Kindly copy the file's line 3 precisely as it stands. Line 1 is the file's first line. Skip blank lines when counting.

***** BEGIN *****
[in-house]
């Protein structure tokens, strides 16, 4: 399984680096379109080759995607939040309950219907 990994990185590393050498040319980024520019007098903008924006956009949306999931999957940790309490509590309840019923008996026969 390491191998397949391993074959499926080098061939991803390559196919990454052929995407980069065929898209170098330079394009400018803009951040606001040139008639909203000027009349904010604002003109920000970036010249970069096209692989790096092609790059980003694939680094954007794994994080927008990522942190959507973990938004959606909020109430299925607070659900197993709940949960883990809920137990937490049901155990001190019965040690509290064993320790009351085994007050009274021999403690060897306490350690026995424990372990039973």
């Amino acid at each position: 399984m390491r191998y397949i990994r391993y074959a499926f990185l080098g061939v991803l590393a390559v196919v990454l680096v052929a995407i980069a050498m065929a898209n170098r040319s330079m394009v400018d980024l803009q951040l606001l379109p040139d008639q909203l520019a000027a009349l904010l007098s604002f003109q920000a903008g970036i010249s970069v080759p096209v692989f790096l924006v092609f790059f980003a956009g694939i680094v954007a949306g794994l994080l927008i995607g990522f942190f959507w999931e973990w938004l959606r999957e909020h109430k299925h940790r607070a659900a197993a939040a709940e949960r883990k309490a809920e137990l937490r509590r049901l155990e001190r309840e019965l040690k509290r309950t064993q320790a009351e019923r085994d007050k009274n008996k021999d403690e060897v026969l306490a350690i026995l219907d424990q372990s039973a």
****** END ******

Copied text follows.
């Amino acid at each position: 399984m390491r191998y397949i990994r391993y074959a499926f990185l080098g061939v991803l590393a390559v196919v990454l680096v052929a995407i980069a050498m065929a898209n170098r040319s330079m394009v400018d980024l803009q951040l606001l379109p040139d008639q909203l520019a000027a009349l904010l007098s604002f003109q920000a903008g970036i010249s970069v080759p096209v692989f790096l924006v092609f790059f980003a956009g694939i680094v954007a949306g794994l994080l927008i995607g990522f942190f959507w999931e973990w938004l959606r999957e909020h109430k299925h940790r607070a659900a197993a939040a709940e949960r883990k309490a809920e137990l937490r509590r049901l155990e001190r309840e019965l040690k509290r309950t064993q320790a009351e019923r085994d007050k009274n008996k021999d403690e060897v026969l306490a350690i026995l219907d424990q372990s039973a």